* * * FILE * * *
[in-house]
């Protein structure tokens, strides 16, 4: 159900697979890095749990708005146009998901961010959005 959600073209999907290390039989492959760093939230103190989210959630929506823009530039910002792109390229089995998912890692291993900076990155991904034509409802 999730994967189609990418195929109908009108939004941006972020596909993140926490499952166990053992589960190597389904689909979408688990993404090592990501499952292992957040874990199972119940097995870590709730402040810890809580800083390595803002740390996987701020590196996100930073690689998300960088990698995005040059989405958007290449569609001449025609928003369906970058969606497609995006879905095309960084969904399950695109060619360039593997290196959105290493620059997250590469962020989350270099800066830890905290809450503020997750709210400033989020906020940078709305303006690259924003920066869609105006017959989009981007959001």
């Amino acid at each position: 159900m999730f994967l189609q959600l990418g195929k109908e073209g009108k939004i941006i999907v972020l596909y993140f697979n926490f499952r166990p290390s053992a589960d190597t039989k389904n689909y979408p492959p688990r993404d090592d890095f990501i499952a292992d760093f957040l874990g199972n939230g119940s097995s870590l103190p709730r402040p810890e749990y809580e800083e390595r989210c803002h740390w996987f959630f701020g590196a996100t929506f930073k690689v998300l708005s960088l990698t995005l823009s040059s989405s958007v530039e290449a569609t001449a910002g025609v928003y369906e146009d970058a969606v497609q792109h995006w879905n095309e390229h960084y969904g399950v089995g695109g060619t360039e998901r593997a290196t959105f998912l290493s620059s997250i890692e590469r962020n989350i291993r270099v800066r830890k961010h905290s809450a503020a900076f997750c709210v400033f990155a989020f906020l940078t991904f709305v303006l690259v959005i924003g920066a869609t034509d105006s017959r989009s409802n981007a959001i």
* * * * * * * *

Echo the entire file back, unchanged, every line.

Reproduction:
[in-house]
């Protein structure tokens, strides 16, 4: 159900697979890095749990708005146009998901961010959005 959600073209999907290390039989492959760093939230103190989210959630929506823009530039910002792109390229089995998912890692291993900076990155991904034509409802 999730994967189609990418195929109908009108939004941006972020596909993140926490499952166990053992589960190597389904689909979408688990993404090592990501499952292992957040874990199972119940097995870590709730402040810890809580800083390595803002740390996987701020590196996100930073690689998300960088990698995005040059989405958007290449569609001449025609928003369906970058969606497609995006879905095309960084969904399950695109060619360039593997290196959105290493620059997250590469962020989350270099800066830890905290809450503020997750709210400033989020906020940078709305303006690259924003920066869609105006017959989009981007959001």
């Amino acid at each position: 159900m999730f994967l189609q959600l990418g195929k109908e073209g009108k939004i941006i999907v972020l596909y993140f697979n926490f499952r166990p290390s053992a589960d190597t039989k389904n689909y979408p492959p688990r993404d090592d890095f990501i499952a292992d760093f957040l874990g199972n939230g119940s097995s870590l103190p709730r402040p810890e749990y809580e800083e390595r989210c803002h740390w996987f959630f701020g590196a996100t929506f930073k690689v998300l708005s960088l990698t995005l823009s040059s989405s958007v530039e290449a569609t001449a910002g025609v928003y369906e146009d970058a969606v497609q792109h995006w879905n095309e390229h960084y969904g399950v089995g695109g060619t360039e998901r593997a290196t959105f998912l290493s620059s997250i890692e590469r962020n989350i291993r270099v800066r830890k961010h905290s809450a503020a900076f997750c709210v400033f990155a989020f906020l940078t991904f709305v303006l690259v959005i924003g920066a869609t034509d105006s017959r989009s409802n981007a959001i």